On the north-east edge of Hyde Park, closest to Marble Arch and Oxford Street you will come across Speakers’ Corner. It’s a place where individuals can freely present their own ideas to an audience. Other sites around London have been used as Speakers’ Corners but the one in Hyde Park has always been the best-known.
From 1906 to 1914 women from the Suffragette movement held regular meetings, as part of their campaign to win votes for women. Even today, on Sundays, you can often find speakers enthusiastically passing on their opinions.
Kensington Palace has been a residence of members of the British royal family since the 17th century. Princess Victoria was born at Kensington Palace and became Queen at the age of 18, reigning for 63 years.
Today royals at the Palace include the Duke and Duchess of Cambridge (Kate and Wills), as well as Princess Eugenie and her husband, and a couple of the Queen’s cousins.
There are daily tours around the Palace where you can walk through the opulence of the King’s State apartments, and the beautiful rooms of the Queen’s state apartments, where Mary II once ate and relaxed.
There is also a permanent exhibition explaining Queen Victoria’s early life and her ascent to the Crown, as well as a tour of the rooms where she was born and brought up.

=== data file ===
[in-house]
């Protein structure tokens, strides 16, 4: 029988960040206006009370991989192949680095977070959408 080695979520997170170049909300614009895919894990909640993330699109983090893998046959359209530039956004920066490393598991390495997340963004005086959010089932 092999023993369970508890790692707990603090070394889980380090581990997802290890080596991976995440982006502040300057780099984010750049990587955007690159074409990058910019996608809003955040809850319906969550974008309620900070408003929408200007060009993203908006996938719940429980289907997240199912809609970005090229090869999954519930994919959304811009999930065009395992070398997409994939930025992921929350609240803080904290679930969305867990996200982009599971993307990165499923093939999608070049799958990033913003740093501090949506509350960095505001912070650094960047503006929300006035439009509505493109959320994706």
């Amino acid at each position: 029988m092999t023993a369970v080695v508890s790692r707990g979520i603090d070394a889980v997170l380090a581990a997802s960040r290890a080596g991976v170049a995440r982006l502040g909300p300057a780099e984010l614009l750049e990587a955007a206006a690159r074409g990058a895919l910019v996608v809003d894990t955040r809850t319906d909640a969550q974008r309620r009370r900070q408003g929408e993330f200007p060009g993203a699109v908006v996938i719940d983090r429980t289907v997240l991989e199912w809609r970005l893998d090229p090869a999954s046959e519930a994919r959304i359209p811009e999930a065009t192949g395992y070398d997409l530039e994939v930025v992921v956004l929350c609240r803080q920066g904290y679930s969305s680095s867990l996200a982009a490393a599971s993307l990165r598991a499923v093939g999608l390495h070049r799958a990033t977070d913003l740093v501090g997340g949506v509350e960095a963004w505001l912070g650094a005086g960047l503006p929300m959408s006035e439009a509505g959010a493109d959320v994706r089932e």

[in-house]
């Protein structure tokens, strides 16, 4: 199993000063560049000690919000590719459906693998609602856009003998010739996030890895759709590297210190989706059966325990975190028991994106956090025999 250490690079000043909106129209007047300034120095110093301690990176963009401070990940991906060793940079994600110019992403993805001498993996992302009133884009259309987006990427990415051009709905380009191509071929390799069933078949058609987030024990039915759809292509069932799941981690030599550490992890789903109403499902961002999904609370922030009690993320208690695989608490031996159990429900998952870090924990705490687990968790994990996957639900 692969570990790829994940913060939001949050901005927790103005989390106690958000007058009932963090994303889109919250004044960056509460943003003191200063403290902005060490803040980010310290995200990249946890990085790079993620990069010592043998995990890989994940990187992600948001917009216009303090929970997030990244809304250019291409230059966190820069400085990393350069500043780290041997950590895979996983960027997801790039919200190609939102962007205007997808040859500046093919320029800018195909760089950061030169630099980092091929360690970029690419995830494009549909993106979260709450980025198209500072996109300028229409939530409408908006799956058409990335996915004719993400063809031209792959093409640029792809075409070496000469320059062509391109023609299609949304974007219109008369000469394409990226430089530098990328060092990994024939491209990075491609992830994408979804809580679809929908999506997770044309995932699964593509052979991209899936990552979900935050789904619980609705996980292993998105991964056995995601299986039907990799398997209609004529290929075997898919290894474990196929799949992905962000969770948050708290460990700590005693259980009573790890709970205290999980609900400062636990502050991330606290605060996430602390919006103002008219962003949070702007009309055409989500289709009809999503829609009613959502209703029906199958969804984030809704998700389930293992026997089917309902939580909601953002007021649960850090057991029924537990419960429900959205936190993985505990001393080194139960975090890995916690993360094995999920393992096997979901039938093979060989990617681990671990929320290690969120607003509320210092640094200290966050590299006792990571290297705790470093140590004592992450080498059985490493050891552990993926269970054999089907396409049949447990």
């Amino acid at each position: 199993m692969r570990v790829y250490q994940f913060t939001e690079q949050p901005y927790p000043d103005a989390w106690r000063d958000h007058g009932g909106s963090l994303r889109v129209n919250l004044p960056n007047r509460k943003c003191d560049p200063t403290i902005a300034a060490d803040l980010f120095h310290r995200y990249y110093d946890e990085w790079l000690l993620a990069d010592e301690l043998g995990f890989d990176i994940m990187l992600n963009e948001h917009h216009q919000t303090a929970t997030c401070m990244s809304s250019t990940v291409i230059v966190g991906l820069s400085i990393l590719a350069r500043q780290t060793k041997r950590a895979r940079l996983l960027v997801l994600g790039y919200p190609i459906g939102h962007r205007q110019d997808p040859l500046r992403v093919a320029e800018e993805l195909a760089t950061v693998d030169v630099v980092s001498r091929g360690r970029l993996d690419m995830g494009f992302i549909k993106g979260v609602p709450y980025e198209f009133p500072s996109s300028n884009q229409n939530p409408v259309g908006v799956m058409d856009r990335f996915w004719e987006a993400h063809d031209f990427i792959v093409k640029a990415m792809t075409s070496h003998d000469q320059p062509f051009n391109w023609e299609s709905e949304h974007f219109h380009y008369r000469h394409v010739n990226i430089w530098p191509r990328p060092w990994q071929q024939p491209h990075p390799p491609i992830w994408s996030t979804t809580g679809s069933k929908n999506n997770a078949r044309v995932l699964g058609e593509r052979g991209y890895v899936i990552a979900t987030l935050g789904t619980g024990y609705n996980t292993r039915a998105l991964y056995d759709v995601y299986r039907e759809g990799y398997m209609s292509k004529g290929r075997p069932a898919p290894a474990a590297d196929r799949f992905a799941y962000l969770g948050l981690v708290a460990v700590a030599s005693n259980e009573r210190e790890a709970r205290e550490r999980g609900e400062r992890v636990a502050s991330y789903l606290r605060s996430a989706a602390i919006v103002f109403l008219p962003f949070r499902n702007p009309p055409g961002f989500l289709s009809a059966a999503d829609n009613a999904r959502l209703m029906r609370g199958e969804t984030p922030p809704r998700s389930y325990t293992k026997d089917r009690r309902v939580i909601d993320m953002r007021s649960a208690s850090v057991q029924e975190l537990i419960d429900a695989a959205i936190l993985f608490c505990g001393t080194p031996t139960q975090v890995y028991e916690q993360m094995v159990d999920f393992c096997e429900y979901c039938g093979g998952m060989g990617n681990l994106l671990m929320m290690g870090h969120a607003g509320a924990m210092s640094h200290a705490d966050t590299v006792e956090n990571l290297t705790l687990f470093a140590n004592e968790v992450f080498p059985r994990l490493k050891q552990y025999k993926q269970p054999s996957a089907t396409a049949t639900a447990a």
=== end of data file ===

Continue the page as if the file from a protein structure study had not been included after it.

South Kensington Books
Despite being on the small side, South Kensington Books has become something of an institution since its opening in 2010. The bookshop is independent and has wide-ranging titles covering topics from Art, History, Fashion, and the Sciences.
The bookshop owners aim to reflect the subject matter of the nearby museums, as well as having an extensive range of fiction and children’s books. If you have some spare time to browse your bound to find something of interest in South Kensington Books and it’s right next door to the tube station too!
Royal Albert Hall
Queen Victoria named the Royal Albert Hall at its opening in 1871, after her late husband, who was always a fan of the arts. It has become one of Britain’s most treasured and distinctive buildings. It is operated as a charity and is fully self-funding with no help from the government.
It is best known for its Proms concerts, which started in 1941 and carried through the war until the present day. The main auditorium is used for numerous events, including classical concerts, rock and pop concerts, ballet, opera, film screenings with live orchestral accompaniment, sports, and awards ceremonies.
Take one of the guided tours and you will see the royal areas of the Hall, the vast auditorium, and the stage, which has hosted names such as Muhammad Ali, Winston Churchill, Beyonce, Albert Einstein, and Ed Sheeran. If that leaves you feeling exhausted, try one of the Royal Albert Hall’s legendary afternoon teas.
Hire a Boat on The Serpentine